No preview · Article · Jun 2001 · European Journal of Cancer
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    Jie Zhu · Simone Petersen · Lino Tessarollo · André Nussenzweig
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    ABSTRACT: Nijmegen breakage syndrome (NBS) is a rare autosomal recessive human disease whose clinical features include growth retardation, immunodeficiency, and increased susceptibility to lymphoid malignancies. Cells from NBS patients exhibit gamma-irradiation sensitivity, S-phase checkpoint defects, and genomic instability. Recently, it was demonstrated that this chromosomal breakage syndrome is caused by mutations in the NBS1 gene that result in a total loss of full-length NBS1 expression. Here we report that in contrast to the viability of NBS patients, targeted inactivation of NBS1 in mice leads to early embryonic lethality in utero and is associated with poorly developed embryonic and extraembryonic tissues. Mutant blastocysts showed greatly diminished expansion of the inner cell mass in culture, and this finding suggests that NBS1 mediates essential functions during proliferation in the absence of externally induced damage. Together, our results indicate that the complex phenotypes observed in NBS patients and cell lines may not result from a complete inactivation of NBS1 but may instead result from hypomorphic truncation mutations compatible with cell viability.
    Preview · Article · Feb 2001 · Current Biology
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    Iver Petersen · Simone Petersen
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    ABSTRACT: Lung cancer is a highly aggressive neoplasm which is reflected by a multitude of genetic aberrations being detectable on the chromosomal and molecular level. In order to understand this seemingly genetic chaos, we performed Comparative Genomic Hybridisation (CGH) in a large collective of human lung carcinomas investigating different tumor entities as well as multiple individual tumour specimens of single patients. Despite the considerable genetic instability being reflected by the well known morphological heterogeneity of lung cancer the comparison of different tumour groups using custom made computer software revealed recurrent aberration patterns and highlighted chromosomal imbalances that were significantly associated with morphological histotypes and biological phenotypes. Specifically we identified imbalances in NSCLC being associated with metastasis formation which are typically present in SCLC thus explaining why the latter is such an aggressive neoplasm characterized by widespread tumor dissemination. Based on the genetic data a new model for the development of SCLC is presented. It suggests that SCLC evolving from the same stem cell as NSCLC should be differentiated into primary and secondary tumors. Primary SCLC corresponding to the classical type evolved directly from an epithelial precursor cell. In contrast, secondary SCLC correlating with the combined SCLC develops via an NSCLC intermediate. In addition, we established libraries of differentially expressed genes from different human lung cancer types to identify new candidate genes for several of the chromosomal subregions identified by CGH. In this review, we summarise the status of our results aiming at a refined classification of lung cancer based on the pattern of genetic aberrations.
    Preview · Article · Feb 2001 · Analytical cellular pathology: the journal of the European Society for Analytical Cellular Pathology
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    ABSTRACT: Loss of chromosome 10q is a critical step during the progression and metastasis formation of lung cancer. We recently defined 3 distinct regions of allelic imbalances and considered the DMBT1 gene at 10q25-q26 an interesting candidate for the most telomeric region. Therefore, we investigated DMBT1 in 25 cancer cell lines and 39 primary tumors of the respiratory tract. The analysis by RT-PCR and Northern blot hybridization revealed that the gene is expressed in all tumors and cell lines and diminished in the SCLC line H187, indicating that RT-PCR is critical when used as the single method for the evaluation of gene expression. No mutations were found by SSCP analysis of the cDNA and the partially known genomic sequence. Similarly, Southern blot hybridization was unable to detect homozygous deletions. Allelotyping of the markers D10S587, D10S1708 and D10S1723 located near or within the DMBT1 gene did not reach the peak incidence of the 3 minimally deleted regions that we recently defined. In summary, our data do not confirm previous findings reporting frequent loss of DMBT1 expression in lung cancer. However, they strengthen the notion that the responsible gene on chromosome 10q25-q26 mediating tumor progression and metastasis formation in respiratory tract cancer remains enigmatic.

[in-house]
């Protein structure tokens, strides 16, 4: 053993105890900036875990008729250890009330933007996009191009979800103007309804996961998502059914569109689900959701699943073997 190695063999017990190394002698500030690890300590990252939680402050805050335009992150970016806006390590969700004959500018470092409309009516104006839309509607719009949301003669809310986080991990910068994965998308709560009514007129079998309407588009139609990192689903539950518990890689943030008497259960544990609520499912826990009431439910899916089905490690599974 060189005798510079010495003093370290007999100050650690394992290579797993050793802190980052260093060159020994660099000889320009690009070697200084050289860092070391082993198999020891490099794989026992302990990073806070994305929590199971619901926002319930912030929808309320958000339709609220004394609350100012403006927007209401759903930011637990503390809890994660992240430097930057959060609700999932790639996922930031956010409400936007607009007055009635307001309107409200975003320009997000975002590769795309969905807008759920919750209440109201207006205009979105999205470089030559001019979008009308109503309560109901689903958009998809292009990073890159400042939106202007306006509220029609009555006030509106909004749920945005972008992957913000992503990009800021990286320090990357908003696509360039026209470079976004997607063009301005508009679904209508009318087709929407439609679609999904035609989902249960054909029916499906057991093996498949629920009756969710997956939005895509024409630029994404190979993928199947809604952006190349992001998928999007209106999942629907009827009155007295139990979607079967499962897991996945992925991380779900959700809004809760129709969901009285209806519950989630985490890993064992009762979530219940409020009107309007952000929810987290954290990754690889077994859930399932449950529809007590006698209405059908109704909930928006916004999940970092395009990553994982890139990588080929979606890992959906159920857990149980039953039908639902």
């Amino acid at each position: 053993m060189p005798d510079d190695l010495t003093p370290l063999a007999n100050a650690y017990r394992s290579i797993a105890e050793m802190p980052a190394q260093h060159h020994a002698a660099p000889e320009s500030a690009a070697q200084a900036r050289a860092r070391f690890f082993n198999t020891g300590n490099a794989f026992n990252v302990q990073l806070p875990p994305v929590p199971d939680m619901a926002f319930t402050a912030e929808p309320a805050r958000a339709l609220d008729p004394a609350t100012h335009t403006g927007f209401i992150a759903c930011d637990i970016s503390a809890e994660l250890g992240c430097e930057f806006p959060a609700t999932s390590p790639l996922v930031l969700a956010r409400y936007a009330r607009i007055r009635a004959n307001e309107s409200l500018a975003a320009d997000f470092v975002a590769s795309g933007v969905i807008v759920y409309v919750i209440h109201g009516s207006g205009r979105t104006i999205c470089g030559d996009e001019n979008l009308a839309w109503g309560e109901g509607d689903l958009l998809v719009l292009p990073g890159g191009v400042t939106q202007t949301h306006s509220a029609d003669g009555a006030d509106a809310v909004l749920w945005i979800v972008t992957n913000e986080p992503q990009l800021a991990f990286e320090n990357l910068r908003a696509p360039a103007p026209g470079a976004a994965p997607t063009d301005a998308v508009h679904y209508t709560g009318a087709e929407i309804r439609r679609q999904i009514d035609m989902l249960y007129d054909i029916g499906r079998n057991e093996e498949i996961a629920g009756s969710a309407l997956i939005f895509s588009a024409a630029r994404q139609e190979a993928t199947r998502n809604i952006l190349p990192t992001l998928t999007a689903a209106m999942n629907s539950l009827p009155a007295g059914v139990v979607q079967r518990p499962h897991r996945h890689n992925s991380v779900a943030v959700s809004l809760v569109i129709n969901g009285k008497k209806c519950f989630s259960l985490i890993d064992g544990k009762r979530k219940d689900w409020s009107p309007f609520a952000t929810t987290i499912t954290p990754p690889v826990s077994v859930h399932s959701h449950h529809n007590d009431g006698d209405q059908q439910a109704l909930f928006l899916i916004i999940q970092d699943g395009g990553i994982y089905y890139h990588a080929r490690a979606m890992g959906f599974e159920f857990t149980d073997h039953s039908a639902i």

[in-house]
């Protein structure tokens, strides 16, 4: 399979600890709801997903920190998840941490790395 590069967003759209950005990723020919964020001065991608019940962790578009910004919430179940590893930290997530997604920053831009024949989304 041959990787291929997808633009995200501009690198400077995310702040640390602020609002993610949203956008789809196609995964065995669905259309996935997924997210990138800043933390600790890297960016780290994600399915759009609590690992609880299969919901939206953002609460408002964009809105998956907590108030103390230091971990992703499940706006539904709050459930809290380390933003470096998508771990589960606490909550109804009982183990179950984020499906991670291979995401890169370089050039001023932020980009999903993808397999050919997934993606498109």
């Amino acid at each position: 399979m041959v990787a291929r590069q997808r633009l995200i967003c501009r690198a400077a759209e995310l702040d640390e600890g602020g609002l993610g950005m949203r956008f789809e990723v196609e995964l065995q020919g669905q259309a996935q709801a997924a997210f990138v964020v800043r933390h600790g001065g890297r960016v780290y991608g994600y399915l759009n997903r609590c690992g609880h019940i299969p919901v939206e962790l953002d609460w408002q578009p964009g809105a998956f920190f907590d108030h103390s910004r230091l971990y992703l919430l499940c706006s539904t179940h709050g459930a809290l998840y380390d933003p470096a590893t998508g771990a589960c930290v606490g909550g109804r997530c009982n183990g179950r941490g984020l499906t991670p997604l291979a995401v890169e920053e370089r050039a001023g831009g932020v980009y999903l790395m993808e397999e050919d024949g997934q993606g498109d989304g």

Full-text · Article · Nov 2000 · International Journal of Cancer
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    ABSTRACT: Chromosomal imbalances in 113 primary head and neck squamous cell carcinomas (HNSCCs) determined by comparative genomic hybridization were correlated with patients survival using custom-made computer software which enabled the assessment of individual chromosomal loci. The Kaplan-Meier analysis revealed that overrepresentations of 2q12, 3q21-29, 6p21.1, 11q13, 14q23, 14q24, 14q31, 14q32, 15q24, 16q22, and deletions of 8p21-22 and 18q11.2 were significantly associated with both shorter disease-free interval and disease-specific survival in this tumor collective. Multivariate Cox proportional hazards regression models consistently identified the gains of 3q21-29, 11q13, and the loss of 8p21-22 as independent prognostic markers carrying a higher significance than the nodal status as the only clinicopathological parameter with statistical importance. In addition, these three markers allowed a molecular dissection of the patients with low clinical risk (pN0 and pT2 tumors). Thus, the genomic data being derived from the evaluation of primary HNSCC enabled a stratification of the patients into subgroups with different survival highlighting the necessity of a genetically based tumor classification for refining diagnosis and treatment of HNSCC patients.
    Preview · Article · Sep 2000 · American Journal Of Pathology